The Congress party's successes in the Madhya Pradesh (MP), Rajasthan and Chhattisgarh assembly elections have boosted its morale and burnished the image of its leader, Rahul Gandhi. Nationally these results have raised questions about the outcome of the forthcoming Lok Sabha polls. Internationally too they have naturally attracted attention; foreign governments, multinational companies, non-governmental organisations and the global media would focus on them to assess the Indian political scene in 2019 and beyond. Despite the caution that Indian states' elections are not a true barometer of the voters' decisions pertaining to the national polls, Indian and foreign observers would seek to extract pointers to India's political future from them.
MP and Chhattisgarh were ruled by the Bhartiya Janata Party (BJP) since 2003. Rajasthan had voted a BJP government to power in 2013 but its voters have shifted allegiance between the Congress and the BJP in each assembly election since 1998 and they did so in this election too. Thus, there is no doubt that the BJP was battling anti-incumbency in each of the states. The final results show that in Chhattisgarh the Congress routed the BJP: it secured 68 out of the assembly's 90 seats and had a 10% larger vote share. The results in the other two states that together account for almost 10% of the Lok Sabha strength of 545 require a closer scrutiny.
In the large states of MP and Rajasthan the BJP lost a very large number of seats. In the former its tally went down from 165 to 109 and in the latter from 163 to 73. The BJP's loss was the Congress's gain but it was not able to get majorities on its own. In these states it formed governments with the help of the Bahujan Samaj party. In MP the BJP's vote share went down by about 4% but it was fractionally still more than that of the Congress and in Rajasthan it fell by around 6% and was only a 0.05% less than that of the Congress. Even accomplished psephologists find it very difficult to establish an exact co-relation between vote shares and seats; relatively small changes in the former can cause enormous swings in the latter.
These assembly results, have resulted in a perception of uncertainty in the way the Hindi speaking states will go in the Lok Sabha elections which are now only four months away. The critical issue is: will Prime Minister Narendra Modi achieve his splendid 2014 success in the Hindi speaking states and union territories in 2019? That was the foundation of the BJP securing a majority on its own. It got 191 out of the Hindi areas 226 seats, an astonishing 'strike rate' of 84.5%. The BJP vote percentages in different Hindi speaking states clearly showed that Modi had made inroads in the constituencies of caste-based parties where they were strong and had decimated the Congress in straight contests.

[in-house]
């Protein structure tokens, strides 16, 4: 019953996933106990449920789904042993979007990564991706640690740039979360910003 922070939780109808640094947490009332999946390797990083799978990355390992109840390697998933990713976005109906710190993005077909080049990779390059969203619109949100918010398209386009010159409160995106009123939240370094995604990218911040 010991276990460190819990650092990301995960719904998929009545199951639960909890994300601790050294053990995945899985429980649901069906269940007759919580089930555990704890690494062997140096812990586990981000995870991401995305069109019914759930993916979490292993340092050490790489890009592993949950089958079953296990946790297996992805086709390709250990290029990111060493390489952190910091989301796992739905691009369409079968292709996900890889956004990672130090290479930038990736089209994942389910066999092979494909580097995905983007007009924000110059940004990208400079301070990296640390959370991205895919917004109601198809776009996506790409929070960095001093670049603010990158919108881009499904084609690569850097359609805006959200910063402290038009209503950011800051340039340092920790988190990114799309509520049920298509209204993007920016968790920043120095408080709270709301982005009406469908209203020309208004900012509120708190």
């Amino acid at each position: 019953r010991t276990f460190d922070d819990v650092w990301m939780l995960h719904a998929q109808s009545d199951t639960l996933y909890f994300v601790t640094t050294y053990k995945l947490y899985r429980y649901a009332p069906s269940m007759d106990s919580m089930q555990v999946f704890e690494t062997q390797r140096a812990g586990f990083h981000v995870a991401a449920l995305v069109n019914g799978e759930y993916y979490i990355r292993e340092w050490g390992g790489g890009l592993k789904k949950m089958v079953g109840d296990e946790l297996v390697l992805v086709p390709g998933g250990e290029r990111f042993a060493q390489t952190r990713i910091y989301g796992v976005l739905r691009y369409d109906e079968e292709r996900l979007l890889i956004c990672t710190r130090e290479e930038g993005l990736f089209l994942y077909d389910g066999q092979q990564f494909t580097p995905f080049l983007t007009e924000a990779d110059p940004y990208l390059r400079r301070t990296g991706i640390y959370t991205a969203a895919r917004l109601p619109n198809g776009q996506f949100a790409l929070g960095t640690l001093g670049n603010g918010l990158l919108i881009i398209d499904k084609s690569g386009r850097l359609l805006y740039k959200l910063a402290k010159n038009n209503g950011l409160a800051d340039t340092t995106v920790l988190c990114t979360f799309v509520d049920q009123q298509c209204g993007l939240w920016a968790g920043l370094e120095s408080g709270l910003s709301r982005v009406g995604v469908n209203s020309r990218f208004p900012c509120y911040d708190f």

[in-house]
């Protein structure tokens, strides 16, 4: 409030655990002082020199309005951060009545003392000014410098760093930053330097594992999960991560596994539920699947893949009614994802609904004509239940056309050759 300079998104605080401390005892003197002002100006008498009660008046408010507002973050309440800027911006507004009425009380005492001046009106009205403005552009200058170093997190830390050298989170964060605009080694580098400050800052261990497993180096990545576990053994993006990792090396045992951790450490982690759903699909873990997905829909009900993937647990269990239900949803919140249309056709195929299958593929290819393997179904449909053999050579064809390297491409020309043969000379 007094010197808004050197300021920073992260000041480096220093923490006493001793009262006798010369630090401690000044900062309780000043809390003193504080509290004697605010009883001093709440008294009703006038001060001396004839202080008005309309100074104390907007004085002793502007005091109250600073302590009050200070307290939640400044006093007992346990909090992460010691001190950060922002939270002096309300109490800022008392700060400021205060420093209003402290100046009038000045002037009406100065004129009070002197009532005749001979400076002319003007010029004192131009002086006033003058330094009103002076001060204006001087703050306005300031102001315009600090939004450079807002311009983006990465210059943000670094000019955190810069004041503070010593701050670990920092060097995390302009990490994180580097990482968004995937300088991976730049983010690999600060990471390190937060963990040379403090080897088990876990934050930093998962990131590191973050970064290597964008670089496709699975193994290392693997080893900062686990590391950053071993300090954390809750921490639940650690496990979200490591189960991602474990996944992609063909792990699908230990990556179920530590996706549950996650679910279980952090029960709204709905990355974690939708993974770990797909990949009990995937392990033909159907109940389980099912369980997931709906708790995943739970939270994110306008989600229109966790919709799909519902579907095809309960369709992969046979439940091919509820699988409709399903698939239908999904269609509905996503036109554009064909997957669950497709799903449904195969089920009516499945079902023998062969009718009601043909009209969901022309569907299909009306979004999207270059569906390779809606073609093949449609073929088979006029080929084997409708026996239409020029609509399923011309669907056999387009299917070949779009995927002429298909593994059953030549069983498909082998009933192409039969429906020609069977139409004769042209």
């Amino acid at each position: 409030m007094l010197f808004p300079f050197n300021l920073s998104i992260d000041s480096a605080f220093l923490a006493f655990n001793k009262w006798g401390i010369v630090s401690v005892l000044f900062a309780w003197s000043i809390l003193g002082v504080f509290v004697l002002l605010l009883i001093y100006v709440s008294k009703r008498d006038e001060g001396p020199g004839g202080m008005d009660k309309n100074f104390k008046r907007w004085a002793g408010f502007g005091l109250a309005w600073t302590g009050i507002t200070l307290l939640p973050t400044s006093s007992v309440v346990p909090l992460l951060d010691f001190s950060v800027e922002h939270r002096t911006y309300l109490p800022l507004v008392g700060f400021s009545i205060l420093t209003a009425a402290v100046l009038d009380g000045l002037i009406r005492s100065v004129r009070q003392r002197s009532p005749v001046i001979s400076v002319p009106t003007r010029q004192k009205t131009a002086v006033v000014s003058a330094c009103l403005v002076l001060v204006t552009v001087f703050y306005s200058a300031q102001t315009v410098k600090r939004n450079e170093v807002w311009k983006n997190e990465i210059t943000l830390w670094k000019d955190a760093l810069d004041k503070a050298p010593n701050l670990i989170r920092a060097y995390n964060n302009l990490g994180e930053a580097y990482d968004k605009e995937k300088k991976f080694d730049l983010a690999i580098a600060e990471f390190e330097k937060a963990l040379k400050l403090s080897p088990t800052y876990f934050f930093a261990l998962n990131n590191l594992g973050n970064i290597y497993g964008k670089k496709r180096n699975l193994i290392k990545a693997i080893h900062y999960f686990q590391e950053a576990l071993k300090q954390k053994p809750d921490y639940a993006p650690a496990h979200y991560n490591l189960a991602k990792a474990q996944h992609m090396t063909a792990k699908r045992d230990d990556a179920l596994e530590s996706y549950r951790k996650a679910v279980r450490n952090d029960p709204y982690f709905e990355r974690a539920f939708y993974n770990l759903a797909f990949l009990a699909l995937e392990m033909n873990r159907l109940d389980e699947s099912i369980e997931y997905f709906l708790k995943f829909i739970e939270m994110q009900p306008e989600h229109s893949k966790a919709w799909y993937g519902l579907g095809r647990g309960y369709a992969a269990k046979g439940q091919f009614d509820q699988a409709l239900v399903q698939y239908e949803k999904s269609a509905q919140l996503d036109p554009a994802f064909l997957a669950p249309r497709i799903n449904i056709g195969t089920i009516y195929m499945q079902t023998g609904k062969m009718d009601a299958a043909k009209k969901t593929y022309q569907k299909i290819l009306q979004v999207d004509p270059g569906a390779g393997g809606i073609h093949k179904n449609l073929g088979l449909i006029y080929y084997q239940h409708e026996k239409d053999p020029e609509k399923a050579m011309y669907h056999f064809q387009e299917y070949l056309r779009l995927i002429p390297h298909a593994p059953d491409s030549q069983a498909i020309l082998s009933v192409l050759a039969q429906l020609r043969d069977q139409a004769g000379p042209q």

There is little doubt that Modi will seek the people's support and not only in the Hindi areas on the plank of stability (by stressing on the inherent instability of a motley alliance) and progress which he will assert that only he can provide and this will resonate with many. He also has the firm allegiance of the BJP's traditional base. However, will all this prevent an erosion in his strength in the Hindi states if the caste-based parties and an assertive Congress are able to come together? That he will face a great challenge, if they do, is an obvious fact. Matters will, however, become clearer only if and when the opposition parties which face many inter-se contradictions reach a conclusion of how they will approach the elections. The challenge will decrease if the opposition is not united, especially in Uttar Pradesh, but it will still require substantial effort to maintain the BJP's 2014 strength in the coming elections.
The BJP did well in three non-Hindi speaking states, Gujarat, Maharashtra and Karnataka in 2014. It got all 26 seats in Gujarat and along with its Shiv Sena ally 41 out of 48 in Maharashtra. In Karnataka it got 17 seats. In his home state of Gujarat Modi can be expected to do well but he may have issues in the other two. Here too his pre-eminent national stature and credibility will come into play. He is also going all out to send his message of stability and progress to those areas which did not vote for him in the 2014 elections. In order to get it through–and this is important for the Hindi speaking states too—he has to ensure that members of his party and its associates do not erode that message with their own agendas. He has to quickly reconcile these diverse impulses while retaining the loyalty of his core constituency.
The coming months will naturally turn national attention inwards and foreign policy issues will take a back-seat. Modi will contest the election principally on his economic programme but will also stress that he is firm on national security issues and has enhanced India's prestige abroad with a successful foreign policy. Modi has imparted his own style and verve to India's external engagements but its substance admits little divergence between political parties at this stage of India's requirements and development. Almost all serious interlocutors of India know this.
The next couple of months will bring about more clarity in the pre-election scene but the Indian voters' capacity to surprise should never be under estimated.